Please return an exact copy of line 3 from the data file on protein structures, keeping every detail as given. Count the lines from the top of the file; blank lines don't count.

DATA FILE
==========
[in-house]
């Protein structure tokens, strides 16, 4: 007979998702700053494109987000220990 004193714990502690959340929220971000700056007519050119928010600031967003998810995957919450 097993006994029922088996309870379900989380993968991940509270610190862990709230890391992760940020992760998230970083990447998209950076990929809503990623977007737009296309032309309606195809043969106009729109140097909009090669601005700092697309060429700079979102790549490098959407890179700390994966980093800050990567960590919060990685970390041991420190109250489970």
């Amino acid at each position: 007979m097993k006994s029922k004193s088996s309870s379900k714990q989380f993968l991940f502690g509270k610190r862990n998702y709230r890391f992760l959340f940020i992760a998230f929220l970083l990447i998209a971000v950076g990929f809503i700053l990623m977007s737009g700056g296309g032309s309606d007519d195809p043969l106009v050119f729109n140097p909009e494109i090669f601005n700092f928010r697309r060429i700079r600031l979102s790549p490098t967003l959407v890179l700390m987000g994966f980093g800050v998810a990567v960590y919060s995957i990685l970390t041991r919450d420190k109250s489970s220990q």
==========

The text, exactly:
């Amino acid at each position: 007979m097993k006994s029922k004193s088996s309870s379900k714990q989380f993968l991940f502690g509270k610190r862990n998702y709230r890391f992760l959340f940020i992760a998230f929220l970083l990447i998209a971000v950076g990929f809503i700053l990623m977007s737009g700056g296309g032309s309606d007519d195809p043969l106009v050119f729109n140097p909009e494109i090669f601005n700092f928010r697309r060429i700079r600031l979102s790549p490098t967003l959407v890179l700390m987000g994966f980093g800050v998810a990567v960590y919060s995957i990685l970390t041991r919450d420190k109250s489970s220990q």